George Carlin is gone. He was one of a few old-school comedians who managed to stay relevant with younger audiences despite the generation gap. The groundbreaking comedian died in California last night.
His blunt observational humor won him legions of fans and an occasional critic. He was no stranger to controversy. His signature routine, "7 Words You Can Never Say on Television" -- in which he rattles off seven obscenities that are beeped on TV -- led all the way to a Supreme Court ruling.
I'm not here to eulogize the star. Instead, I want to pay tribute to the legendary comedian by going over the seven words that are taboo on Wall Street.
The stock-option backdating scandal, in which dozens of companies were caught rewriting the dates of option grants to correspond to the lowest actual trading price during any given year, snagged a ton of tech darlings in 2006. Some, like Apple
The practice itself wasn't illegal. The issue was that the companies failed to account for the maneuver in public filings. However, in the court of public opinion, backdating felt dishonest, tainting the practice of granting options as an incentive when the prices are handicapped.
It's been seven years since Enron's catastrophic collapse, yet it feels like yesterday that the energy-trading company was caught peppering results with bogus transactions.
The timing of the meltdown of Enron's deceptions, coming shortly after the dot-com bubble burst, was a one-two punch for investors who lost confidence in the art of speculation.
Two years ago, few knew what a subprime mortgage was. However, when home loan originators were caught granting risky mortgages to even riskier borrowers, it was enough to bring the lending industry to its knees. Even a growth-stock darling like Countrywide
4. Penny Stocks
Neophyte investors gravitate to penny stocks, making the flawed assumption that a low share price equals a cheap price. It doesn't. The problem with penny stocks is that for every low-priced stock that becomes a multibagger, you have countless more that never make it out of the starting gate.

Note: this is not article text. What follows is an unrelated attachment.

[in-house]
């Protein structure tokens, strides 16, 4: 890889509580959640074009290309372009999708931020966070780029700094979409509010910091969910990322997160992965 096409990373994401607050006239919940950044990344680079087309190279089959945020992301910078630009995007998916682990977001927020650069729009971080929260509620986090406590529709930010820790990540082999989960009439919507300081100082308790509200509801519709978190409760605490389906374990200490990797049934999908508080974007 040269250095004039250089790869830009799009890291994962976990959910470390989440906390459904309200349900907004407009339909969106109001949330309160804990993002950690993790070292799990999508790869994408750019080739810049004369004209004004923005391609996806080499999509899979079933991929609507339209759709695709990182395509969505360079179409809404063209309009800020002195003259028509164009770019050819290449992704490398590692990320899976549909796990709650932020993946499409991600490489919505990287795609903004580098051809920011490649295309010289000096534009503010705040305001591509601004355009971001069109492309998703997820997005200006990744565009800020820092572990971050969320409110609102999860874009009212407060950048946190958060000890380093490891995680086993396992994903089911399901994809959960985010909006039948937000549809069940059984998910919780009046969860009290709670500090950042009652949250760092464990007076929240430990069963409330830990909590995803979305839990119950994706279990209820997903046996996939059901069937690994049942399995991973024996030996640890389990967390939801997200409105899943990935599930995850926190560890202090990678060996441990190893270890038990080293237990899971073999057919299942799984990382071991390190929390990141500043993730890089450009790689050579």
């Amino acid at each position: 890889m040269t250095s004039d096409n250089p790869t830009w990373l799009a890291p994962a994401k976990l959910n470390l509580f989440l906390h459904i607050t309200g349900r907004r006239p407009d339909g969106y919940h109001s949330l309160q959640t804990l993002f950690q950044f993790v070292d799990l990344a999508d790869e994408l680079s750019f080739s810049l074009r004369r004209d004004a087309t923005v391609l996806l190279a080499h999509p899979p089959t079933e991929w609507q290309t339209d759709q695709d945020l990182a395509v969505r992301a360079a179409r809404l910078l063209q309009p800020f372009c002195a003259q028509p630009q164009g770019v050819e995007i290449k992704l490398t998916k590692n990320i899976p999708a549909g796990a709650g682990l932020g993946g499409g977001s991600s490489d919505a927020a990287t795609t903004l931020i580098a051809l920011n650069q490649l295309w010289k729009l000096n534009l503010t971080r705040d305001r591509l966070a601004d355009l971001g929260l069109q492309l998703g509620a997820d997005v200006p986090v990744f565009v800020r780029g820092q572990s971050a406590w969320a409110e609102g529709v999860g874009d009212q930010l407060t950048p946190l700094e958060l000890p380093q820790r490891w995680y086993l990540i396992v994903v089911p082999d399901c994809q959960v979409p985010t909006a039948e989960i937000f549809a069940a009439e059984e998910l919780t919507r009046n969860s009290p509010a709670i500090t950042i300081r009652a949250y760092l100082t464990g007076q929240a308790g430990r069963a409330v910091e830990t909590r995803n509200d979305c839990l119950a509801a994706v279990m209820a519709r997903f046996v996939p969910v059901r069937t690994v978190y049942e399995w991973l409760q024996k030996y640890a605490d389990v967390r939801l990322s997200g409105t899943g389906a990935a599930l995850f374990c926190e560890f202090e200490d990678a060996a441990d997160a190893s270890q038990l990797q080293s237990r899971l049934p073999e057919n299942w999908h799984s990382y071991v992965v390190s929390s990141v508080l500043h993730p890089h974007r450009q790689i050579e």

Even chasing larger-cap stocks with low prices -- like Sirius Satellite Radio
Buying on margin -- where investors borrow from a brokerage at a fair interest rate to buy more shares with less up-front capital -- used to be a win-win. Investors got a little more bang for their buck. Brokerage houses made a little money as a lender.
However, that perception has changed because of market volatility; in this environment, even blue chips can collapse. If stocks fall too sharply, margin calls happen. They even happen to companies, as Thornburg Mortgage
Stop-loss orders, the practice of setting automated instructions with your broker for selling a position if it should hit a certain price point, used to be a great way to lock in profits on appreciating positions or stem the losses on duds.
The practice still works that way, but market volatility isn't always kind to the stop-loss addicts. Stocks can dip during the day -- triggering a sale -- only to bounce back splendidly. You also have the unfortunate market surprises, where stocks gap down, forcing stop-loss orders to be triggered at substantially lower prices than their stop-loss requests.
I hope I'm kidding about this one, but after watching market rallies -- over everything from falling oil prices to a strengthening dollar -- fizzle as the trends revert back to form, I'm feeling pretty brave when I step up as a stock buyer.
There's a lot of elbow room in the bull camp. Let's hope that changes sooner rather than later.
Rest well, George.